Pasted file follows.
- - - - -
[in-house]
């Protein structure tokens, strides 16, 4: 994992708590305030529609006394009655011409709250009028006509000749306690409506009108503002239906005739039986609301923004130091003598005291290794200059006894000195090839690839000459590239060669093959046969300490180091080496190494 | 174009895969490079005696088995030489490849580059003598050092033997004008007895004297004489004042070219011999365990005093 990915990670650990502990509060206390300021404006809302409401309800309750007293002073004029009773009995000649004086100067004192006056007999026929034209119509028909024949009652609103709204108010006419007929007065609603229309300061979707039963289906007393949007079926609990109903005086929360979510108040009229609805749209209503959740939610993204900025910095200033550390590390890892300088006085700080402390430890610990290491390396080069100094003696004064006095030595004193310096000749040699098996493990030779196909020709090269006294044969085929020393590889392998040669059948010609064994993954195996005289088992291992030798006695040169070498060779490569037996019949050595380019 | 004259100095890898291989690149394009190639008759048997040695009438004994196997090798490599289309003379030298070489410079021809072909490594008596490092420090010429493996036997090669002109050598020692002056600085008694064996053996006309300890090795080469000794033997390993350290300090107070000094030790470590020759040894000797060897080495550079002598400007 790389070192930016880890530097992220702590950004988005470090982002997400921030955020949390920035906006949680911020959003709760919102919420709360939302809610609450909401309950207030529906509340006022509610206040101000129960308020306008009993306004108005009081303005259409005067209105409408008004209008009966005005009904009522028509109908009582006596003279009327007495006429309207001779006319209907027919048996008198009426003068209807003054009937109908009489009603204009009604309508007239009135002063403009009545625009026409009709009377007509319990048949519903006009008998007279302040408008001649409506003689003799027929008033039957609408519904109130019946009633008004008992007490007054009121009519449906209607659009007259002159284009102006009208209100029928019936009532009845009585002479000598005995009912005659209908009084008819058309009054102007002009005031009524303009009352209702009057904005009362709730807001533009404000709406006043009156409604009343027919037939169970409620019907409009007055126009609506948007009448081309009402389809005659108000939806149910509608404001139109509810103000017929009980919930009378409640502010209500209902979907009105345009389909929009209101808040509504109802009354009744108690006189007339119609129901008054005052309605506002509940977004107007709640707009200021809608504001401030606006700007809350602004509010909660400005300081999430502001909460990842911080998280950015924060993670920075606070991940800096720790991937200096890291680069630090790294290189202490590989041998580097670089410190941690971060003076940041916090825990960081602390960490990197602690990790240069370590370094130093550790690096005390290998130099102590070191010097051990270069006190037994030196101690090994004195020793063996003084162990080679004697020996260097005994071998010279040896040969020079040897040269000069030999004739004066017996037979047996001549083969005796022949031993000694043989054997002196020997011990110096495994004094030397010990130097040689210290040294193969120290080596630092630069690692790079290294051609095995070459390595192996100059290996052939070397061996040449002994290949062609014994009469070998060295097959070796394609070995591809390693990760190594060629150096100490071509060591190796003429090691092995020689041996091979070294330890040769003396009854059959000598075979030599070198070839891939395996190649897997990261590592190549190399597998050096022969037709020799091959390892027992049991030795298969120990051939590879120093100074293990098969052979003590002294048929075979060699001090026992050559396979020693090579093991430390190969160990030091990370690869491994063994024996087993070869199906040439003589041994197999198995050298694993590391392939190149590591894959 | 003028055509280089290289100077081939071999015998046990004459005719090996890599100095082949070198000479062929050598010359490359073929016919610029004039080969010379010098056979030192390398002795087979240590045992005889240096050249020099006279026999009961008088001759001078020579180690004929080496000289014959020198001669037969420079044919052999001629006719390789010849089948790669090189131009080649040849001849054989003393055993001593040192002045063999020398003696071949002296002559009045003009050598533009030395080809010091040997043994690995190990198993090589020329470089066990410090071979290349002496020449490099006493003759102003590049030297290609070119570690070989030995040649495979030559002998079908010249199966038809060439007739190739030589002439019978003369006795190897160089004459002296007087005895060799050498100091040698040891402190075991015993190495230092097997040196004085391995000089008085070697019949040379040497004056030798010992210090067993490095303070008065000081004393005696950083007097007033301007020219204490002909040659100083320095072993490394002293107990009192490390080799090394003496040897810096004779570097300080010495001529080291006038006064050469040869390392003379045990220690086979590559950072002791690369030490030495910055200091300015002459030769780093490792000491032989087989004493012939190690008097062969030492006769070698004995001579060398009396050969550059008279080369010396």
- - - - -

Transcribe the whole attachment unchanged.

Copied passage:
[in-house]
């Protein structure tokens, strides 16, 4: 994992708590305030529609006394009655011409709250009028006509000749306690409506009108503002239906005739039986609301923004130091003598005291290794200059006894000195090839690839000459590239060669093959046969300490180091080496190494 | 174009895969490079005696088995030489490849580059003598050092033997004008007895004297004489004042070219011999365990005093 990915990670650990502990509060206390300021404006809302409401309800309750007293002073004029009773009995000649004086100067004192006056007999026929034209119509028909024949009652609103709204108010006419007929007065609603229309300061979707039963289906007393949007079926609990109903005086929360979510108040009229609805749209209503959740939610993204900025910095200033550390590390890892300088006085700080402390430890610990290491390396080069100094003696004064006095030595004193310096000749040699098996493990030779196909020709090269006294044969085929020393590889392998040669059948010609064994993954195996005289088992291992030798006695040169070498060779490569037996019949050595380019 | 004259100095890898291989690149394009190639008759048997040695009438004994196997090798490599289309003379030298070489410079021809072909490594008596490092420090010429493996036997090669002109050598020692002056600085008694064996053996006309300890090795080469000794033997390993350290300090107070000094030790470590020759040894000797060897080495550079002598400007 790389070192930016880890530097992220702590950004988005470090982002997400921030955020949390920035906006949680911020959003709760919102919420709360939302809610609450909401309950207030529906509340006022509610206040101000129960308020306008009993306004108005009081303005259409005067209105409408008004209008009966005005009904009522028509109908009582006596003279009327007495006429309207001779006319209907027919048996008198009426003068209807003054009937109908009489009603204009009604309508007239009135002063403009009545625009026409009709009377007509319990048949519903006009008998007279302040408008001649409506003689003799027929008033039957609408519904109130019946009633008004008992007490007054009121009519449906209607659009007259002159284009102006009208209100029928019936009532009845009585002479000598005995009912005659209908009084008819058309009054102007002009005031009524303009009352209702009057904005009362709730807001533009404000709406006043009156409604009343027919037939169970409620019907409009007055126009609506948007009448081309009402389809005659108000939806149910509608404001139109509810103000017929009980919930009378409640502010209500209902979907009105345009389909929009209101808040509504109802009354009744108690006189007339119609129901008054005052309605506002509940977004107007709640707009200021809608504001401030606006700007809350602004509010909660400005300081999430502001909460990842911080998280950015924060993670920075606070991940800096720790991937200096890291680069630090790294290189202490590989041998580097670089410190941690971060003076940041916090825990960081602390960490990197602690990790240069370590370094130093550790690096005390290998130099102590070191010097051990270069006190037994030196101690090994004195020793063996003084162990080679004697020996260097005994071998010279040896040969020079040897040269000069030999004739004066017996037979047996001549083969005796022949031993000694043989054997002196020997011990110096495994004094030397010990130097040689210290040294193969120290080596630092630069690692790079290294051609095995070459390595192996100059290996052939070397061996040449002994290949062609014994009469070998060295097959070796394609070995591809390693990760190594060629150096100490071509060591190796003429090691092995020689041996091979070294330890040769003396009854059959000598075979030599070198070839891939395996190649897997990261590592190549190399597998050096022969037709020799091959390892027992049991030795298969120990051939590879120093100074293990098969052979003590002294048929075979060699001090026992050559396979020693090579093991430390190969160990030091990370690869491994063994024996087993070869199906040439003589041994197999198995050298694993590391392939190149590591894959 | 003028055509280089290289100077081939071999015998046990004459005719090996890599100095082949070198000479062929050598010359490359073929016919610029004039080969010379010098056979030192390398002795087979240590045992005889240096050249020099006279026999009961008088001759001078020579180690004929080496000289014959020198001669037969420079044919052999001629006719390789010849089948790669090189131009080649040849001849054989003393055993001593040192002045063999020398003696071949002296002559009045003009050598533009030395080809010091040997043994690995190990198993090589020329470089066990410090071979290349002496020449490099006493003759102003590049030297290609070119570690070989030995040649495979030559002998079908010249199966038809060439007739190739030589002439019978003369006795190897160089004459002296007087005895060799050498100091040698040891402190075991015993190495230092097997040196004085391995000089008085070697019949040379040497004056030798010992210090067993490095303070008065000081004393005696950083007097007033301007020219204490002909040659100083320095072993490394002293107990009192490390080799090394003496040897810096004779570097300080010495001529080291006038006064050469040869390392003379045990220690086979590559950072002791690369030490030495910055200091300015002459030769780093490792000491032989087989004493012939190690008097062969030492006769070698004995001579060398009396050969550059008279080369010396």